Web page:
Sexual and Gender Minority Youth Alcohol Use: Within-Group Differences in Associations with Internalized Stigma and Victimization

  • Ryan J. WatsonEmail author
  • Jessica N. Fish
  • V. Paul Poteat
  • Taylor Rathus
Empirical Research


Sexual and gender minority (SGM) youth are more likely to use alcohol than their heterosexual cisgender peers. At the same time, SGM youth experience sexuality- and gender identity-specific stressors known to exacerbate negative health outcomes. Though scholars have established a link between minority stressors (e.g., internalized stigma and victimization) and increased alcohol use for SGM youth as a whole, there is little indication of whether internalized stigma and victimization are more strongly associated with alcohol use for specific groups of SGM youth. A United States sample of 11,811 racially and geographically diverse 13–17 year old SGM youth was used to employ a series of gender-stratified multivariable regression models to examine the association among internalized stigma, victimization, and alcohol-related behaviors, and whether they differed for specific groups of sexual minority youth. Sexual orientation moderated several associations between sexual minority stressors (i.e., victimization and stigma) and youth’s alcohol use (i.e., recent use and heavy episodic drinking) across models stratified by gender (i.e., male, female, and non-binary). For example, bisexual boys had stronger associations between SGM-specific victimization and alcohol use frequency and heavy episodic drinking relative to gay boys; conversely, victimization and alcohol use frequency were more weakly associated among bisexual girls relative to lesbian/gay girls. Pansexual girls showed weaker associations between internalized stigma and alcohol use frequency compared to lesbian/gay girls. This paper demonstrates who among SGM youth are more likely to engage in alcohol-related behaviors as a function of differential forms of SGM-related victimization and stigma. These findings can inform substance use interventions that are tailored to youth of diverse sexual orientations and gender identities.


Sexual gender minority Internalized stigma Bisexual health Heavy episodic drinking 



This research uses data from the LGBTQ National Teen Study, designed by Ryan J. Watson and Rebecca M. Puhl in collaboration with the Human Rights Campaign, and supported by the Office for Vice President of Research at the University of Connecticut. The authors acknowledge the important contributions of Ellen Kahn, Gabe Murchison, and Liam Miranda in their support, conceptualization, and management related to the LGBTQ National Teen Study.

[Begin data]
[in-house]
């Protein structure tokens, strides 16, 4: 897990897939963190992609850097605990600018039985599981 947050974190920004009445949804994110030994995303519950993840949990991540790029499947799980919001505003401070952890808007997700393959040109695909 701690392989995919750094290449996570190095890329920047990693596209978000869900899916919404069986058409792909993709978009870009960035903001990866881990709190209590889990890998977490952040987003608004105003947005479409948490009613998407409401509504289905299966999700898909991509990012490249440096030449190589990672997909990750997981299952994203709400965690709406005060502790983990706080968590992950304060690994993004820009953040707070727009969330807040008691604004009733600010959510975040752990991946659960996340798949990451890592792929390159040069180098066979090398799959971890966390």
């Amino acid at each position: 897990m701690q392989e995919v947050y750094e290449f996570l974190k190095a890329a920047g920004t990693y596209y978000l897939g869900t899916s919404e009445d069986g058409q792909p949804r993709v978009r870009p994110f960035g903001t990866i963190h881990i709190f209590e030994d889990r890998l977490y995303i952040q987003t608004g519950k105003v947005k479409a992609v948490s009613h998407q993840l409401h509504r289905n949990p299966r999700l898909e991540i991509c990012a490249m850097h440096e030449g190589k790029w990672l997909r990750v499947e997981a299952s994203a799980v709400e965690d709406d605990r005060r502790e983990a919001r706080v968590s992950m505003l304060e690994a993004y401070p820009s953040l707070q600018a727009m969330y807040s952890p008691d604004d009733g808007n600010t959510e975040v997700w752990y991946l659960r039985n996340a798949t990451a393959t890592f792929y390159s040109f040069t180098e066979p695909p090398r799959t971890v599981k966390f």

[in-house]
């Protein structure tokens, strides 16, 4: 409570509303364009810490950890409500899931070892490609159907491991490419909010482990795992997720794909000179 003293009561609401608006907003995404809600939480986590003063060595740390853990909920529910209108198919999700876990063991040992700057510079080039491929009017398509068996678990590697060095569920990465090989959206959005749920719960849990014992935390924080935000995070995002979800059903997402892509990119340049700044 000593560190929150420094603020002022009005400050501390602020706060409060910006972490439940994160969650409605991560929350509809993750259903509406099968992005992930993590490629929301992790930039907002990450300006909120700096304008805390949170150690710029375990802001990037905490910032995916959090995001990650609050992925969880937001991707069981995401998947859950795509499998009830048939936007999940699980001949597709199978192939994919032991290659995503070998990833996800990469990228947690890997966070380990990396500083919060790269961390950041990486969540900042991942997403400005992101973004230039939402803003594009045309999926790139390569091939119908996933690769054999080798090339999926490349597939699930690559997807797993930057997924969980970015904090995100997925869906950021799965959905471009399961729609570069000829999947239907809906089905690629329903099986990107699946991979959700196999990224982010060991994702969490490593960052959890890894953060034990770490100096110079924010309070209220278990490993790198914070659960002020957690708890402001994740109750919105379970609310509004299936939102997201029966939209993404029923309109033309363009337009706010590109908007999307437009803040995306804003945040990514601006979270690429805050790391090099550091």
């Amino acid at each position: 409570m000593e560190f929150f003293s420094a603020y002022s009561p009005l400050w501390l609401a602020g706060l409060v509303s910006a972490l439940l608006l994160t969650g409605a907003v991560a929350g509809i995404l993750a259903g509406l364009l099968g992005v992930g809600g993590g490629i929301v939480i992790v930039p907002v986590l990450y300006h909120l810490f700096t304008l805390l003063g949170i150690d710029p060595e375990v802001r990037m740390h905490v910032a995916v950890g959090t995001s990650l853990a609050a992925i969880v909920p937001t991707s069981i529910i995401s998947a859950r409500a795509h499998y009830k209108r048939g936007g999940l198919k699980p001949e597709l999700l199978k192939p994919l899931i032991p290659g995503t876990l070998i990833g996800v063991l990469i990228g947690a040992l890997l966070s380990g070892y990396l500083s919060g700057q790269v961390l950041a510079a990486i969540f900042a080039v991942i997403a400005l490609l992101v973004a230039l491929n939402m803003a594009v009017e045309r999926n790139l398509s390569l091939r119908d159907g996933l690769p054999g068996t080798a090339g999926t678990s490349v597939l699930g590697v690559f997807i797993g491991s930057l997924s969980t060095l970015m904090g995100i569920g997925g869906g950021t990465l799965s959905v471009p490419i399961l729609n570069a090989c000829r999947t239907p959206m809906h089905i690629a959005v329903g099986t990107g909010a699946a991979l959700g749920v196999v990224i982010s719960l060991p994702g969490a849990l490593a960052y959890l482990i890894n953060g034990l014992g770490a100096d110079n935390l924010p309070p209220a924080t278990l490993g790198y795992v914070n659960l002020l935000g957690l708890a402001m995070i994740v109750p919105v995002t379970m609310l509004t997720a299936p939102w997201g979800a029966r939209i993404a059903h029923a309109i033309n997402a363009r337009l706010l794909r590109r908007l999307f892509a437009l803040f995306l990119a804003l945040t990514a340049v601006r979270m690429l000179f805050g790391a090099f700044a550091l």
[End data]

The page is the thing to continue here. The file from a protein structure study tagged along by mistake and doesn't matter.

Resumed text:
Authors’ Contributions

R.J.W. conceived of the study, participated in its design and coordination, conceptualized the analytic strategy, and drafted the manuscript; J.N.F. participated in the design, conceptualizing of the analytic strategy, interpretation of the data, drafting of the manuscript, and critical review of the manuscript; P.P. participated in performing the analyses for the project, conceptualizing the analytic strategy, and contributed to writing portions of the manuscript; T.R. drafted portions of the manuscript, interpreted results, and critically reviewed multiple versions. All authors read and approved the final manuscript.


This work was supported through funding by the National Institutes of Drug Abuse (grants R03DA046827 and K01DA047918), the Eunice Kennedy Shriver National Center for Child Health and Human Development (grant P2CHD041041) awarded to the Maryland Population Research Center, the Centers for Disease Control and Prevention for a cooperative agreement (grant U48DP006382), and the National Institutes of Mental Health (grant T32MH074387). The content is solely the responsibility of the authors and does not necessarily represent the official views of the National Institutes of Health.

Data Sharing and Declaration

This manuscript’s data will not be deposited.

Compliance with Ethical Standards

Conflict of Interest

The authors declare that they have no conflict of interest.

Ethical Approval

All procedures performed in studies involving human participants were in accordance with the ethical standards of the institutional and/or national research committee and with the 1964 Helsinki declaration and its later amendments or comparable ethical standards. All study procedures were approved by the University of Connecticut IRB board, protocol H16-322.

Informed Consent

Informed assent was obtained from all youth participants included in the study. A waiver of parental consent was obtained from the IRB related to this study.